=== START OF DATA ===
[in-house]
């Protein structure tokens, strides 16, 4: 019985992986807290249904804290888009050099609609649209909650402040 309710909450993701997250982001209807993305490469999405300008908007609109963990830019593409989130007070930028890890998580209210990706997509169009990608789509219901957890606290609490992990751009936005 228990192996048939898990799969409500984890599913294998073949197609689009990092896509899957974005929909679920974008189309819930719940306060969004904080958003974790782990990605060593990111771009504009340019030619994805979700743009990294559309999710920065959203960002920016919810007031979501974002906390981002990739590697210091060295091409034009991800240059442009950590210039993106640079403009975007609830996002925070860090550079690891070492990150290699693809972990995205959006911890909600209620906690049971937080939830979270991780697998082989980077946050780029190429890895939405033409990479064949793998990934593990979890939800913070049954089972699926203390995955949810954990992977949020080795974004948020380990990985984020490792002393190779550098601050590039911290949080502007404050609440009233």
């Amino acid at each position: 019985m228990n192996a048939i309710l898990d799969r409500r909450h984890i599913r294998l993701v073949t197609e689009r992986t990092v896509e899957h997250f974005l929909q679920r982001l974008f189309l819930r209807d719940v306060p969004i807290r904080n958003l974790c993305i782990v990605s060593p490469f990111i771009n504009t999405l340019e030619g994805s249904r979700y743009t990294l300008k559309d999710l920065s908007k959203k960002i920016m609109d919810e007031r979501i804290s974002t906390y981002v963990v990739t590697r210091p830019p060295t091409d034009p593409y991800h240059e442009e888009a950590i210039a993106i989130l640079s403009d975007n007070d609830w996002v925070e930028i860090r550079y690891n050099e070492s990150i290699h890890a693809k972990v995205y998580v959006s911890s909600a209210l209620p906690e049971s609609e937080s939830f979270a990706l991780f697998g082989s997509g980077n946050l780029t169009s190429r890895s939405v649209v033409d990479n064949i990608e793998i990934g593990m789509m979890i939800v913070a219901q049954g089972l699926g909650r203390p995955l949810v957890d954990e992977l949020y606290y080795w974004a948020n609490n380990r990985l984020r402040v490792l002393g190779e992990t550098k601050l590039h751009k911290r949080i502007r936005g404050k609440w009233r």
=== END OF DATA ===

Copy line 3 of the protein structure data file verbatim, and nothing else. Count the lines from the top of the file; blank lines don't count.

């Amino acid at each position: 019985m228990n192996a048939i309710l898990d799969r409500r909450h984890i599913r294998l993701v073949t197609e689009r992986t990092v896509e899957h997250f974005l929909q679920r982001l974008f189309l819930r209807d719940v306060p969004i807290r904080n958003l974790c993305i782990v990605s060593p490469f990111i771009n504009t999405l340019e030619g994805s249904r979700y743009t990294l300008k559309d999710l920065s908007k959203k960002i920016m609109d919810e007031r979501i804290s974002t906390y981002v963990v990739t590697r210091p830019p060295t091409d034009p593409y991800h240059e442009e888009a950590i210039a993106i989130l640079s403009d975007n007070d609830w996002v925070e930028i860090r550079y690891n050099e070492s990150i290699h890890a693809k972990v995205y998580v959006s911890s909600a209210l209620p906690e049971s609609e937080s939830f979270a990706l991780f697998g082989s997509g980077n946050l780029t169009s190429r890895s939405v649209v033409d990479n064949i990608e793998i990934g593990m789509m979890i939800v913070a219901q049954g089972l699926g909650r203390p995955l949810v957890d954990e992977l949020y606290y080795w974004a948020n609490n380990r990985l984020r402040v490792l002393g190779e992990t550098k601050l590039h751009k911290r949080i502007r936005g404050k609440w009233r």